It is likely that the controversy surrounding medical marijuana dispensaries will continue to grow when locations are eventually revealed. Several Massachusetts cities and towns have implemented moratoriums on medical marijuana, indefinitely delaying the opening of dispensaries until the community has more time to study the subject. No moratoriums are currently in place in Worcester County.

Economic Growth for Worcester County

Despite continued opposition, many people are looking forward the opening of dispensaries and the economic boom it could bring to Worcester County.

“There are no cons of medical marijuana for Worcester County residents,” says Sara Arnold, also known as Sahra Kant, cofounder of the Family Law and Cannabis Alliance.

“For Worcester County residents who aren't patients, the effects are positive. It will bring tax revenue, jobs, including tertiary jobs not directly related to the cannabis industry, such as HVAC installation and maintenance or construction, and improve the areas in which they are situated,” Arnold says.

She is concerned, though, about the lack of clarity in current state laws, and the speed at which the process of opening dispensaries is moving forward.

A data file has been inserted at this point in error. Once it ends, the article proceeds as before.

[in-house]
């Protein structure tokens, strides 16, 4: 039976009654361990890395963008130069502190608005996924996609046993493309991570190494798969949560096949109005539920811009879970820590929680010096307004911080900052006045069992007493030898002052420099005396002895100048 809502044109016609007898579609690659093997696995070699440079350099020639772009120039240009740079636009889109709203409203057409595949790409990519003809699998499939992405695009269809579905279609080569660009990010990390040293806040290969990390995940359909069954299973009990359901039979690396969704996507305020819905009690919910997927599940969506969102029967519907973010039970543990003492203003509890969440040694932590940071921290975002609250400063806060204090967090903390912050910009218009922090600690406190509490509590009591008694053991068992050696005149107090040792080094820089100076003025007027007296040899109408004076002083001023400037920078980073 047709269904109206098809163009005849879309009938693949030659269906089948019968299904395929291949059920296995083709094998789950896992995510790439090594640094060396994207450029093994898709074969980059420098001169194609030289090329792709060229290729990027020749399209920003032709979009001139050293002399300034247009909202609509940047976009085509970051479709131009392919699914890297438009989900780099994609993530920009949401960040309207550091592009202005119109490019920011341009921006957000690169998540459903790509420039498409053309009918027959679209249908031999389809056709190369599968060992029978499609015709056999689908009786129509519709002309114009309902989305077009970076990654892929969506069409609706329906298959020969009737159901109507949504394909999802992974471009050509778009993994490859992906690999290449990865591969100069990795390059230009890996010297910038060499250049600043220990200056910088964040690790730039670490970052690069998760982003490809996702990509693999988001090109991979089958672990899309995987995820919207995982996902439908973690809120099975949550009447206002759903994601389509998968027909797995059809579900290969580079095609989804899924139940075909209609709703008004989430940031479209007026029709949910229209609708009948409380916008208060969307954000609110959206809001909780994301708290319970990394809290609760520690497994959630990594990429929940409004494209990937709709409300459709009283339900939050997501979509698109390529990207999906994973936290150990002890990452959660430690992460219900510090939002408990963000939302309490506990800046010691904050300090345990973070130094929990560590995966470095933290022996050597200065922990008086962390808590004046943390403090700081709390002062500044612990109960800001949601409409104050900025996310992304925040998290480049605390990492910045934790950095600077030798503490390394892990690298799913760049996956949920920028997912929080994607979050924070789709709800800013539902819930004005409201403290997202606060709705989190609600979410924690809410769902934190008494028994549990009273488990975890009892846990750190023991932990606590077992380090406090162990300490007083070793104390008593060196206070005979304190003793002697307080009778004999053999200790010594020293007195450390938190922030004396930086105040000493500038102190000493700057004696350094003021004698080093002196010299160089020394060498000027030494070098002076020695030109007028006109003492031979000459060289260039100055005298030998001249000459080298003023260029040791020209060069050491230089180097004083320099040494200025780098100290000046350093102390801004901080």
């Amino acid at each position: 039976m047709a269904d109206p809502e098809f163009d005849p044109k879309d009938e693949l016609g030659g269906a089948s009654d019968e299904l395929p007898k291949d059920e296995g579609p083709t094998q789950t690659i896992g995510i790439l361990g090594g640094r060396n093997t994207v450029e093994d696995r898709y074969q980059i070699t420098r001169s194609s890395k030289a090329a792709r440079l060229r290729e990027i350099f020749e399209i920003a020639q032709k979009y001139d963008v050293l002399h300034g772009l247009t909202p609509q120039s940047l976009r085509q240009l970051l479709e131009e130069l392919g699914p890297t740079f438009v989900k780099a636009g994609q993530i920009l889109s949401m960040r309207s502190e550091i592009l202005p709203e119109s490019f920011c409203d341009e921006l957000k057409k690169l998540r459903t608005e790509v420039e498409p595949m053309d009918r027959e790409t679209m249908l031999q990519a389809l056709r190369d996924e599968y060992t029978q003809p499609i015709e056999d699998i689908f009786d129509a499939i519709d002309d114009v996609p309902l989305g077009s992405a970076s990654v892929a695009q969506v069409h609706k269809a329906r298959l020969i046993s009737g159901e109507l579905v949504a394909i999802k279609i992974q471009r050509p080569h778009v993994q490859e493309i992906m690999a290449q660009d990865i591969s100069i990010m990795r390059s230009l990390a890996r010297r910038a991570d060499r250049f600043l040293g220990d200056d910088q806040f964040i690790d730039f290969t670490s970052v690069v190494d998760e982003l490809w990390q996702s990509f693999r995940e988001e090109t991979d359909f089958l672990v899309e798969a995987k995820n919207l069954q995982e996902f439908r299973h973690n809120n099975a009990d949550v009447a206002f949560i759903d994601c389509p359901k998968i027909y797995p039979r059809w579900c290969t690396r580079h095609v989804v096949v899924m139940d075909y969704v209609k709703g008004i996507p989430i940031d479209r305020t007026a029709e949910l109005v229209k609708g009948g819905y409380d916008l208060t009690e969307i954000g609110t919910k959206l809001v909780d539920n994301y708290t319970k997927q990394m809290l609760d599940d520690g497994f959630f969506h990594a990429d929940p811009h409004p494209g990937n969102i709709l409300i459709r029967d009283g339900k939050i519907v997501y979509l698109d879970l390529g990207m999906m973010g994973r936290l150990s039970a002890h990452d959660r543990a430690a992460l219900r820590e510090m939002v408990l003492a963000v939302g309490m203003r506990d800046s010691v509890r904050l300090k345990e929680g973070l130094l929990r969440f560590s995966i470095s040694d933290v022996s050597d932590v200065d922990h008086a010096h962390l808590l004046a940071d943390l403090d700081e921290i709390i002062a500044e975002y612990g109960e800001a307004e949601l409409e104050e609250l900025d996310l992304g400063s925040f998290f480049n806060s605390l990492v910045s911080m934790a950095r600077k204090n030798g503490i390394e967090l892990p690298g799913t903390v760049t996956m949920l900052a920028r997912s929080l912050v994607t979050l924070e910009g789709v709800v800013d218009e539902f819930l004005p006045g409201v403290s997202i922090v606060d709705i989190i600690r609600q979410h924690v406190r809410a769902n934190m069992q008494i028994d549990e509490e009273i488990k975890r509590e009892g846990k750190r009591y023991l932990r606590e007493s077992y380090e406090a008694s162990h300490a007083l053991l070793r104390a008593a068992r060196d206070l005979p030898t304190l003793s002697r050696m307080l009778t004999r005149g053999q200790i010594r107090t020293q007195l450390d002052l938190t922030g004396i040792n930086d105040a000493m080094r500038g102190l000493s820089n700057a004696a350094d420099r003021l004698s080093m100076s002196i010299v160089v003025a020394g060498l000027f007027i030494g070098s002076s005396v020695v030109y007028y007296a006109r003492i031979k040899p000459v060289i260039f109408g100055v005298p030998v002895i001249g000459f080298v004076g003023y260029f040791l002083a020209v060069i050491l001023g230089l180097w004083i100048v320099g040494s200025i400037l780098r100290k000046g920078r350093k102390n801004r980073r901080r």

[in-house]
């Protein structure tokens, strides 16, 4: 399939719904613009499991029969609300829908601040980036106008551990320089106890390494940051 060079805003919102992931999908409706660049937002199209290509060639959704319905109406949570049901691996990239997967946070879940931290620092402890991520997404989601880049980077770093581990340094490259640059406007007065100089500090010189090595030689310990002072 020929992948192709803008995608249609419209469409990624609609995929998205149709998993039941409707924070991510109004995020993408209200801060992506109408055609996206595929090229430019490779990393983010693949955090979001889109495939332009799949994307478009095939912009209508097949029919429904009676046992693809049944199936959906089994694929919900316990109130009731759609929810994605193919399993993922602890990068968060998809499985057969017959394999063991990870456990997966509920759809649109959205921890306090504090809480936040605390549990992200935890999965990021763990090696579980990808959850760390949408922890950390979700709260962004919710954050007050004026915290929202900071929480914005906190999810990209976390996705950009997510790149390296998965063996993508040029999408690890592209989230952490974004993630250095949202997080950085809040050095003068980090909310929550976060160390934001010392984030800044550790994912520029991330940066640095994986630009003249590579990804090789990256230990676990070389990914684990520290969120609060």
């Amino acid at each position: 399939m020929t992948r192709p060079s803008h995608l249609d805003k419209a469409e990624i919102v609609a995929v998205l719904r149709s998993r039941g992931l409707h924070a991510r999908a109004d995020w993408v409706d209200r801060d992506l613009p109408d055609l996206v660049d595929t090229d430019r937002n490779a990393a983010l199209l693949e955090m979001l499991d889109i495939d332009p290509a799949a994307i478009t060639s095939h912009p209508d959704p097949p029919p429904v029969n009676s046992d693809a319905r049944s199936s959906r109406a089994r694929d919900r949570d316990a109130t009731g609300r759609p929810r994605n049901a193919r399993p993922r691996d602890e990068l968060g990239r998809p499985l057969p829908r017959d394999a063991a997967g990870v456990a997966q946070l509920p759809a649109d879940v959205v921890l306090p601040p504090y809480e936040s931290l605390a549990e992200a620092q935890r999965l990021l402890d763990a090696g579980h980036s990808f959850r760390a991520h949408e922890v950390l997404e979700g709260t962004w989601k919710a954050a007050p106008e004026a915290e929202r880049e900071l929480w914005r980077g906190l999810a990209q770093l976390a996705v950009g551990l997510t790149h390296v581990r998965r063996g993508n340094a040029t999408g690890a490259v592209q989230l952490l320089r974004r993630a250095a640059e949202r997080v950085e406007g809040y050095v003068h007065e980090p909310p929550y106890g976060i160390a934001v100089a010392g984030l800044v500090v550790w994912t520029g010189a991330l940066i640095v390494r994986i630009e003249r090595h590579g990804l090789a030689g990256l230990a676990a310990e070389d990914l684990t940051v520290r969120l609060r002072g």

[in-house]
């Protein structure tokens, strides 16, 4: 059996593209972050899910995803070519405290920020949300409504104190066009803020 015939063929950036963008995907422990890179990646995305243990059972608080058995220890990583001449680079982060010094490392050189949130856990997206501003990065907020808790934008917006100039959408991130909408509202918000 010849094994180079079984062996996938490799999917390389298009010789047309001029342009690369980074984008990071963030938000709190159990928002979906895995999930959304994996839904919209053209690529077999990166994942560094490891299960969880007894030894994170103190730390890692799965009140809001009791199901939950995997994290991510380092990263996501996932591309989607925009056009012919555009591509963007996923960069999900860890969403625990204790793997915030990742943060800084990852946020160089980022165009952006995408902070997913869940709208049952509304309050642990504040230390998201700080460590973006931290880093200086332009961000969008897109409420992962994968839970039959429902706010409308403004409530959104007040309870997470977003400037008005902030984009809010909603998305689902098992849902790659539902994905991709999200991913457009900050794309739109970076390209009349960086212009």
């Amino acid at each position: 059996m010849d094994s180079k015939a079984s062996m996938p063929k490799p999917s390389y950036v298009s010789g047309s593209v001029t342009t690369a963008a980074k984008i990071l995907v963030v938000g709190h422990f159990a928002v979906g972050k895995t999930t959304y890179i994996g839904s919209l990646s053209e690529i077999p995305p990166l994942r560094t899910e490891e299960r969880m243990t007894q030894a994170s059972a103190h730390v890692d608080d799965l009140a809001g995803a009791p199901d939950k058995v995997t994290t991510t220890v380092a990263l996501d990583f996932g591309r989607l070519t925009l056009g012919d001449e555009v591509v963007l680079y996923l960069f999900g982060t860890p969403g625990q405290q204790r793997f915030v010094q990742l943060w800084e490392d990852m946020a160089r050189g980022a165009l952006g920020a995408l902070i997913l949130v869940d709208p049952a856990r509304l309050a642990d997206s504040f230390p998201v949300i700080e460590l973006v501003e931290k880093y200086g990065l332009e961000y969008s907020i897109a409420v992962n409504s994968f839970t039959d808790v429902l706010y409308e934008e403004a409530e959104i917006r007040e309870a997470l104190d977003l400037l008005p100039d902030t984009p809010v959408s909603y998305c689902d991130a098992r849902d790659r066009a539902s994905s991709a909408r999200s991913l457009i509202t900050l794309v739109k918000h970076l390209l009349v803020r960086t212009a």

“There are unfortunately cons for patients, such as the fact that most have no access to their legal medicine until the dispensaries open sometime next year,” Arnold says.

“Another, more ongoing problem for patients is that despite voters overwhelmingly passing Question 3 in 2012, parents currently have no protection under the law or in Department of Public Health program regulations, so the use of their doctor-recommended medicine can still result in Mass. Department of Children and Families Services investigations and ongoing involvement, as well as problems in state Family Court.”

Next Steps

Brindisi says that while the WDPH does not formerly oppose or support medical marijuana, the Division is preparing for its implementation.

“The voters voted to allow medicinal use and we will do whatever we need to do to make sure future dispensaries are following regulations,” Brindisi said. “It’s still a little early in the process as the state is still vetting the potential dispensaries, but we’re paying a lot of attention locally.”

Brindisi said the WDPH is taking part in several conversations about medical marijuana and planning potential outreach with local police departments.

“As this continues to evolve, we’ll be considering several strategies,” he said.

See the 13 remaining Worcester County license applicants in the slides, below.

Note: License applicants are shown in alphabetical order. Corporation information source: Mass. Secretary of the Commonwealth's Office. "Corporation Location" reflects stated location of "Principal Office in Massachusetts," while locations of President and Treasurer reflects stated addresses of those individuals as filed with the Secretary of the Commonwealth's Office.


Related Articles


Enjoy this post? Share it with others.